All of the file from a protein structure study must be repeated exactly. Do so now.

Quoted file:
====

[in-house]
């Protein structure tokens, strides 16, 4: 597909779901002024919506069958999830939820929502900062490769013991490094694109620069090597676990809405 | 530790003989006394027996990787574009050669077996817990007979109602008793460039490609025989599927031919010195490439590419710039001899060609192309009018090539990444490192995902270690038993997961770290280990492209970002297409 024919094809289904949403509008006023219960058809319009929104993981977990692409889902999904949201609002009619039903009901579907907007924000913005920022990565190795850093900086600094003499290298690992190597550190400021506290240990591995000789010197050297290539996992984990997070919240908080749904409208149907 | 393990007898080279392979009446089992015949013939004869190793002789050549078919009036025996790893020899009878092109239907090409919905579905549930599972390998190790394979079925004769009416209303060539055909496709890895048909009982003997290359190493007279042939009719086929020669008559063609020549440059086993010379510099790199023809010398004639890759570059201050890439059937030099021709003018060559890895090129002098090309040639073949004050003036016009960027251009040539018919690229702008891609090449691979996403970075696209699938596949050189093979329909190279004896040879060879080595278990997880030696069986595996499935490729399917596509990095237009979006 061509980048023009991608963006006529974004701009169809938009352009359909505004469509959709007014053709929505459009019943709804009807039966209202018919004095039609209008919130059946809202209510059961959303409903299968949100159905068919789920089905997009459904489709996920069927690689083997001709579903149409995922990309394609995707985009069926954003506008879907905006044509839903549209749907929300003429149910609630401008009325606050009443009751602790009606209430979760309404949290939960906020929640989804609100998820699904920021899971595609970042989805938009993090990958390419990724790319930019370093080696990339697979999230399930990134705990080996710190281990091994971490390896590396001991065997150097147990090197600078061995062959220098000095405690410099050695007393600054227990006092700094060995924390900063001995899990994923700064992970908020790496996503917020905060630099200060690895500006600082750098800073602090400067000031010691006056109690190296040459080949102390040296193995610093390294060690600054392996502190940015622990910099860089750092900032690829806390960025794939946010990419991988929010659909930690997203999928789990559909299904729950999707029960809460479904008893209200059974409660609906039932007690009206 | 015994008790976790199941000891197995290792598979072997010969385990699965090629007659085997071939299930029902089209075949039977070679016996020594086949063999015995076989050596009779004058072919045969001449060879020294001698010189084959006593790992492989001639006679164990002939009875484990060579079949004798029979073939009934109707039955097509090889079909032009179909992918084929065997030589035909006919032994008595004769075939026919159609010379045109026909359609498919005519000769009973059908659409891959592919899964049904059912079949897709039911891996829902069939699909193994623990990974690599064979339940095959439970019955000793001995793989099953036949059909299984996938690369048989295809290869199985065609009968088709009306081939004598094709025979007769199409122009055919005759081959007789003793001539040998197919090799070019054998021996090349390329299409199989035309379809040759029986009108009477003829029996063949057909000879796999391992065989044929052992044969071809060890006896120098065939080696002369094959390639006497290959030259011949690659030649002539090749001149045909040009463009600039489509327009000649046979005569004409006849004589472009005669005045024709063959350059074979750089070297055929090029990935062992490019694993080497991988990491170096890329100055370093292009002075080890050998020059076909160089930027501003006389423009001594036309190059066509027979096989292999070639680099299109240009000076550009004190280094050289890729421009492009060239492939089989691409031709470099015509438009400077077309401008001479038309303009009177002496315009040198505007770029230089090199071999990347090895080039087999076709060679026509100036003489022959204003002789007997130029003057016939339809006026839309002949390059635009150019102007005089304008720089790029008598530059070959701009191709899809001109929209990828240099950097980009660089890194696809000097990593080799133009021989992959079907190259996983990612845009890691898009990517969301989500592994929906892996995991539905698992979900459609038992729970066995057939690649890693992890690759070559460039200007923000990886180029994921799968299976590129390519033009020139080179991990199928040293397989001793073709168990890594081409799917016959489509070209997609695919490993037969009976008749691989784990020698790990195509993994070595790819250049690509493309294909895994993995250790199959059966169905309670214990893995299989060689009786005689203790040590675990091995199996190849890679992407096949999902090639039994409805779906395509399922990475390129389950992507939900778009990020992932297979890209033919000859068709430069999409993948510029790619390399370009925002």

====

[in-house]
């Protein structure tokens, strides 16, 4: 597909779901002024919506069958999830939820929502900062490769013991490094694109620069090597676990809405 | 530790003989006394027996990787574009050669077996817990007979109602008793460039490609025989599927031919010195490439590419710039001899060609192309009018090539990444490192995902270690038993997961770290280990492209970002297409 024919094809289904949403509008006023219960058809319009929104993981977990692409889902999904949201609002009619039903009901579907907007924000913005920022990565190795850093900086600094003499290298690992190597550190400021506290240990591995000789010197050297290539996992984990997070919240908080749904409208149907 | 393990007898080279392979009446089992015949013939004869190793002789050549078919009036025996790893020899009878092109239907090409919905579905549930599972390998190790394979079925004769009416209303060539055909496709890895048909009982003997290359190493007279042939009719086929020669008559063609020549440059086993010379510099790199023809010398004639890759570059201050890439059937030099021709003018060559890895090129002098090309040639073949004050003036016009960027251009040539018919690229702008891609090449691979996403970075696209699938596949050189093979329909190279004896040879060879080595278990997880030696069986595996499935490729399917596509990095237009979006 061509980048023009991608963006006529974004701009169809938009352009359909505004469509959709007014053709929505459009019943709804009807039966209202018919004095039609209008919130059946809202209510059961959303409903299968949100159905068919789920089905997009459904489709996920069927690689083997001709579903149409995922990309394609995707985009069926954003506008879907905006044509839903549209749907929300003429149910609630401008009325606050009443009751602790009606209430979760309404949290939960906020929640989804609100998820699904920021899971595609970042989805938009993090990958390419990724790319930019370093080696990339697979999230399930990134705990080996710190281990091994971490390896590396001991065997150097147990090197600078061995062959220098000095405690410099050695007393600054227990006092700094060995924390900063001995899990994923700064992970908020790496996503917020905060630099200060690895500006600082750098800073602090400067000031010691006056109690190296040459080949102390040296193995610093390294060690600054392996502190940015622990910099860089750092900032690829806390960025794939946010990419991988929010659909930690997203999928789990559909299904729950999707029960809460479904008893209200059974409660609906039932007690009206 | 015994008790976790199941000891197995290792598979072997010969385990699965090629007659085997071939299930029902089209075949039977070679016996020594086949063999015995076989050596009779004058072919045969001449060879020294001698010189084959006593790992492989001639006679164990002939009875484990060579079949004798029979073939009934109707039955097509090889079909032009179909992918084929065997030589035909006919032994008595004769075939026919159609010379045109026909359609498919005519000769009973059908659409891959592919899964049904059912079949897709039911891996829902069939699909193994623990990974690599064979339940095959439970019955000793001995793989099953036949059909299984996938690369048989295809290869199985065609009968088709009306081939004598094709025979007769199409122009055919005759081959007789003793001539040998197919090799070019054998021996090349390329299409199989035309379809040759029986009108009477003829029996063949057909000879796999391992065989044929052992044969071809060890006896120098065939080696002369094959390639006497290959030259011949690659030649002539090749001149045909040009463009600039489509327009000649046979005569004409006849004589472009005669005045024709063959350059074979750089070297055929090029990935062992490019694993080497991988990491170096890329100055370093292009002075080890050998020059076909160089930027501003006389423009001594036309190059066509027979096989292999070639680099299109240009000076550009004190280094050289890729421009492009060239492939089989691409031709470099015509438009400077077309401008001479038309303009009177002496315009040198505007770029230089090199071999990347090895080039087999076709060679026509100036003489022959204003002789007997130029003057016939339809006026839309002949390059635009150019102007005089304008720089790029008598530059070959701009191709899809001109929209990828240099950097980009660089890194696809000097990593080799133009021989992959079907190259996983990612845009890691898009990517969301989500592994929906892996995991539905698992979900459609038992729970066995057939690649890693992890690759070559460039200007923000990886180029994921799968299976590129390519033009020139080179991990199928040293397989001793073709168990890594081409799917016959489509070209997609695919490993037969009976008749691989784990020698790990195509993994070595790819250049690509493309294909895994993995250790199959059966169905309670214990893995299989060689009786005689203790040590675990091995199996190849890679992407096949999902090639039994409805779906395509399922990475390129389950992507939900778009990020992932297979890209033919000859068709430069999409993948510029790619390399370009925002």